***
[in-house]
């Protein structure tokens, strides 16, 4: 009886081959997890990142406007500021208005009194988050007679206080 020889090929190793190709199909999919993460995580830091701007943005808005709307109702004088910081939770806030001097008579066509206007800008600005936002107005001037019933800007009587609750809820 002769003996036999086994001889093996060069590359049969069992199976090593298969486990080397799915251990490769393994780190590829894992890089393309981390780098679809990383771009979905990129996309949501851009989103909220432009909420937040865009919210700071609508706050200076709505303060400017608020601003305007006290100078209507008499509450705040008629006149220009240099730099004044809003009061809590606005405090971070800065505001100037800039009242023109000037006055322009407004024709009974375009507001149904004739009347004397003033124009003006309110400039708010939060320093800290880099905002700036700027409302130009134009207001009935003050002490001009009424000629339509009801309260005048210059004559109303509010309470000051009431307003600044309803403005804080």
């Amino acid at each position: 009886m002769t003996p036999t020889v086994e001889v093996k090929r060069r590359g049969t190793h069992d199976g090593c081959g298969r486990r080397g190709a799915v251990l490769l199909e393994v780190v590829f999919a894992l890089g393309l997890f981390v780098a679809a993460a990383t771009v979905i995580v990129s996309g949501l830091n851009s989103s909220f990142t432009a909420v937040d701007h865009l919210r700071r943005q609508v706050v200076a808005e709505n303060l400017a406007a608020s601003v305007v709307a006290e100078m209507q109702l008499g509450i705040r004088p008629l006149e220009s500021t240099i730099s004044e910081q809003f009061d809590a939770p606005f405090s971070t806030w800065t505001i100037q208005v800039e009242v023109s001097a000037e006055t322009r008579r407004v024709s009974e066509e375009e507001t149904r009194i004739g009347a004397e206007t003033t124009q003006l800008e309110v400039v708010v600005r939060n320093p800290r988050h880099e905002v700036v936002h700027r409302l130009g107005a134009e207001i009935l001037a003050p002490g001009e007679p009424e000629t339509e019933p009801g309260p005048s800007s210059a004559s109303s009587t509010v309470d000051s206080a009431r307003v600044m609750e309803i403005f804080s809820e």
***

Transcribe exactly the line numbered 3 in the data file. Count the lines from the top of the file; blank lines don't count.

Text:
């Amino acid at each position: 009886m002769t003996p036999t020889v086994e001889v093996k090929r060069r590359g049969t190793h069992d199976g090593c081959g298969r486990r080397g190709a799915v251990l490769l199909e393994v780190v590829f999919a894992l890089g393309l997890f981390v780098a679809a993460a990383t771009v979905i995580v990129s996309g949501l830091n851009s989103s909220f990142t432009a909420v937040d701007h865009l919210r700071r943005q609508v706050v200076a808005e709505n303060l400017a406007a608020s601003v305007v709307a006290e100078m209507q109702l008499g509450i705040r004088p008629l006149e220009s500021t240099i730099s004044e910081q809003f009061d809590a939770p606005f405090s971070t806030w800065t505001i100037q208005v800039e009242v023109s001097a000037e006055t322009r008579r407004v024709s009974e066509e375009e507001t149904r009194i004739g009347a004397e206007t003033t124009q003006l800008e309110v400039v708010v600005r939060n320093p800290r988050h880099e905002v700036v936002h700027r409302l130009g107005a134009e207001i009935l001037a003050p002490g001009e007679p009424e000629t339509e019933p009801g309260p005048s800007s210059a004559s109303s009587t509010v309470d000051s206080a009431r307003v600044m609750e309803i403005f804080s809820e």